Glaciers in the Antarctic are melting from below, according to a study published in the journal “Science Advances.”
More unsettling news from the bottom of the world.
Almost one-quarter of the ice in the West Antarctic ice sheet has been classified as “unstable,” according to a new study released this week.
This is due to the huge volume of ice that’s melted from the ice sheet over the past 25 years. Some areas are losing ice five times faster than they were in the early 1990s.
“In parts of Antarctica, the ice sheet has thinned by extraordinary amounts,” said study lead author Andy Shepherd, a polar scientist at the University of Leeds in the United Kingdom.
The ice has thinned by some 400 feet in some places, the study said. The ice sheet and its glaciers are melting from underneath as warming sea water – overheated due to man-made climate change – chews away at it from below.
“Along an 1,850-mile stretch of West Antarctica, the water in front of the glaciers is too hot,” Shepherd told the Guardian. “This causes melting of the underside of the glaciers where they grind against the seabed. The melting lessens the friction and allows the glaciers then to slide more quickly into the ocean and therefore become thinner.”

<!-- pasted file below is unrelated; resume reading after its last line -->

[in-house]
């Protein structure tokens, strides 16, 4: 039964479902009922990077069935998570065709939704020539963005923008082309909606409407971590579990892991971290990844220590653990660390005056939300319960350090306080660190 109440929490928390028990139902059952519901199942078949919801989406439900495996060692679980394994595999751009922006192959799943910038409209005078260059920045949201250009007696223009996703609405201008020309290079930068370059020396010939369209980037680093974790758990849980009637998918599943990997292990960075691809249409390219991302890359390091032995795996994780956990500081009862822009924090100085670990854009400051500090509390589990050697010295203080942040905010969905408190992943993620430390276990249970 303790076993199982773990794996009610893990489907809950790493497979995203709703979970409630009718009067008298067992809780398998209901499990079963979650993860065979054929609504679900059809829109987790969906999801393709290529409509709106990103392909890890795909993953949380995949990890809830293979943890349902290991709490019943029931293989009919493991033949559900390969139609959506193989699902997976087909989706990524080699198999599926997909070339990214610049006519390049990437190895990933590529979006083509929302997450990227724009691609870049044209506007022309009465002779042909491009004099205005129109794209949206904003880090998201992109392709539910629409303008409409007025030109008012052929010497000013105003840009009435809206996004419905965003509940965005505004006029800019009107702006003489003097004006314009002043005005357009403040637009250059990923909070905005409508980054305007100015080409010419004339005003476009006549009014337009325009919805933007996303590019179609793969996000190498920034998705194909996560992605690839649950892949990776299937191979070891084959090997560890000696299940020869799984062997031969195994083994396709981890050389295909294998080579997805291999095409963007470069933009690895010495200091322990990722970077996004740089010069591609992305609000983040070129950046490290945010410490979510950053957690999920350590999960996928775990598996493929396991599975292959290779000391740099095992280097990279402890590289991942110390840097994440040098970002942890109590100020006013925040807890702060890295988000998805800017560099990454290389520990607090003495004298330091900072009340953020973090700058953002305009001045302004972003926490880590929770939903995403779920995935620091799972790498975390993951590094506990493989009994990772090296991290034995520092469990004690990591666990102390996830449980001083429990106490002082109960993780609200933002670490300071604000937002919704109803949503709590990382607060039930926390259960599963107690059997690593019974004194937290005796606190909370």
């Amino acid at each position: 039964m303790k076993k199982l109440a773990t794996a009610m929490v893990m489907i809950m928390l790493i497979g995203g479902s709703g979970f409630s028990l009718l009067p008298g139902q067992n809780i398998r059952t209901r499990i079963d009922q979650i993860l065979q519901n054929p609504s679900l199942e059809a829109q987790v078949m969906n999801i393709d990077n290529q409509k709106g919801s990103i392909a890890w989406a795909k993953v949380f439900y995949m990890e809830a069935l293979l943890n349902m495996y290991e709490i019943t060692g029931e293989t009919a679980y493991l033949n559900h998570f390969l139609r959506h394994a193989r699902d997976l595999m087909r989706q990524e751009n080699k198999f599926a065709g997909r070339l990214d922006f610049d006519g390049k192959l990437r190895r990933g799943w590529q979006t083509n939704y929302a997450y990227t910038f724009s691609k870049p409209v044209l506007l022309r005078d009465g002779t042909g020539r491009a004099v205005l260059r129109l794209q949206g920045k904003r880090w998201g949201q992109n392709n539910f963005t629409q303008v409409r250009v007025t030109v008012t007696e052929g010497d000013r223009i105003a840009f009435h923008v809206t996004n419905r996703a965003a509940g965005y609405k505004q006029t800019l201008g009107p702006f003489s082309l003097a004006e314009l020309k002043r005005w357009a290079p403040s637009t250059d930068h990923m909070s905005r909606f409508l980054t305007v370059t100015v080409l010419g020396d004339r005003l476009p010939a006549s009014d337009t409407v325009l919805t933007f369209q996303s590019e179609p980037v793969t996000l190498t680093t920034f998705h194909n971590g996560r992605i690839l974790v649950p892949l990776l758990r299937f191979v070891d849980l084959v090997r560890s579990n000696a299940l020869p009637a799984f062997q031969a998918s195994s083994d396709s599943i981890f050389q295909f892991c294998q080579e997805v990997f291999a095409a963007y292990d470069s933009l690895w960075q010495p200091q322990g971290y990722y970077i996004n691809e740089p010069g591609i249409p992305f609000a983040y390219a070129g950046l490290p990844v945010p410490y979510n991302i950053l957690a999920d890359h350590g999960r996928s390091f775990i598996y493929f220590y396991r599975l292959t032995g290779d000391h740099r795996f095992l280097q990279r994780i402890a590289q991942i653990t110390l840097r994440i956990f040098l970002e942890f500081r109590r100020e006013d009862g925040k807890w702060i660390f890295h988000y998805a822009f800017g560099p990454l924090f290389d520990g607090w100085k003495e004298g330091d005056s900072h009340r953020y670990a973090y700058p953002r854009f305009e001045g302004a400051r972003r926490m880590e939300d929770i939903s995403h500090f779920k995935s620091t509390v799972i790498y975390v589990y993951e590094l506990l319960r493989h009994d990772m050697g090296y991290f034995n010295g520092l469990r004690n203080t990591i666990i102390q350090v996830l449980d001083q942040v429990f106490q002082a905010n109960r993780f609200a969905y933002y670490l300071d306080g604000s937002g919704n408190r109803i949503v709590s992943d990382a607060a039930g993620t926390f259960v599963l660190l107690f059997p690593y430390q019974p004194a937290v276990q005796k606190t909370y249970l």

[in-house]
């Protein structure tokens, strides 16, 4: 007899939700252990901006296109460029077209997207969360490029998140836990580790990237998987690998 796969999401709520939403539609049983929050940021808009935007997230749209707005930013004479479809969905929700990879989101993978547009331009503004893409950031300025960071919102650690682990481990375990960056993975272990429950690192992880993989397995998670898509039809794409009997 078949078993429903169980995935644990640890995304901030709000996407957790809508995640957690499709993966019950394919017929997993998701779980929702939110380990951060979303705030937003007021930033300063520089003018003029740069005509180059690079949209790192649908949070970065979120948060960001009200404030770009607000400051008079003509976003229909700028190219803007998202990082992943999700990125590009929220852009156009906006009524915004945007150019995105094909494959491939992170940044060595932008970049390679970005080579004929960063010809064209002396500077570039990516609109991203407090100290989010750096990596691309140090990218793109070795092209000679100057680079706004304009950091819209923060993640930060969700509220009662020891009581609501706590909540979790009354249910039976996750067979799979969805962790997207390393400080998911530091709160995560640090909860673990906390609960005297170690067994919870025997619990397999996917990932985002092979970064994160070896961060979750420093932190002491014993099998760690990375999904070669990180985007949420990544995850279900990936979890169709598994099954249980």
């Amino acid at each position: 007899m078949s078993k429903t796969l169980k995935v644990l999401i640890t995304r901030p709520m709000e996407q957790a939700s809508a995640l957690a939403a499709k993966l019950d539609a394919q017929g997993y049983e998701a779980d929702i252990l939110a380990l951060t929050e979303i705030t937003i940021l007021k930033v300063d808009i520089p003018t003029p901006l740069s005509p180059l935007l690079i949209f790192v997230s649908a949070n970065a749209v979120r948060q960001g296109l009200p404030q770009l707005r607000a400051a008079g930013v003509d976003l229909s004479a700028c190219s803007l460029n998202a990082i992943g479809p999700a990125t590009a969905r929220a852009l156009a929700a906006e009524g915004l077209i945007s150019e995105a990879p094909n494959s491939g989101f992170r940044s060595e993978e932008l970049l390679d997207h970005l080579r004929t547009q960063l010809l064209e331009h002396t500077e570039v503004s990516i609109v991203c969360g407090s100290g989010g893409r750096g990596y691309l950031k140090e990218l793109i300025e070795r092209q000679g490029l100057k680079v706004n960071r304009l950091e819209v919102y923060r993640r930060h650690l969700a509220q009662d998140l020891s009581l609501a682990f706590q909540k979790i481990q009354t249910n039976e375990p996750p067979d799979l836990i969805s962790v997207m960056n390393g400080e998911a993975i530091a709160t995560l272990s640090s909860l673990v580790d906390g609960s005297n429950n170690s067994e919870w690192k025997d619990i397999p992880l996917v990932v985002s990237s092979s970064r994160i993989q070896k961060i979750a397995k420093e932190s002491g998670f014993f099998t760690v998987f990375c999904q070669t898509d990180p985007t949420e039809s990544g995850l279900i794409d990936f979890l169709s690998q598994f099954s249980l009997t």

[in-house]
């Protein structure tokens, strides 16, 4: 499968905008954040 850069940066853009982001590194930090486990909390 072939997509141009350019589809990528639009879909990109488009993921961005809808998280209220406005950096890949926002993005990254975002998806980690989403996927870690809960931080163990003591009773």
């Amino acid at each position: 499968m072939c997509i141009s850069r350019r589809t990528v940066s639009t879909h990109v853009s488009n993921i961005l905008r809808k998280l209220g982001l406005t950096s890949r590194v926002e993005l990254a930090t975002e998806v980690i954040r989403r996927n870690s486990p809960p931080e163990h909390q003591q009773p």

A reminder: This isn’t the floating sea ice around Antarctica, which melts and refreezes with the seasons. This is freshwater ice on the gigantic ice sheets and in the glaciers that cover most of the continent.
The ice is unstable because melting and calving (the breaking off of ice chunks) is reducing their mass faster than it can be replenished by snowfall, CNN reported.
The melting contributes to rising sea levels around the world: “Altogether, ice losses from East and West Antarctica have contributed 4.6 millimeters (about 1/5 of an inch) to global sea level rise since 1992,” Shepherd said.
The study was published in the peer-reviewed journal Geophysical Research Letters, a publication of the American Geophysical Union.
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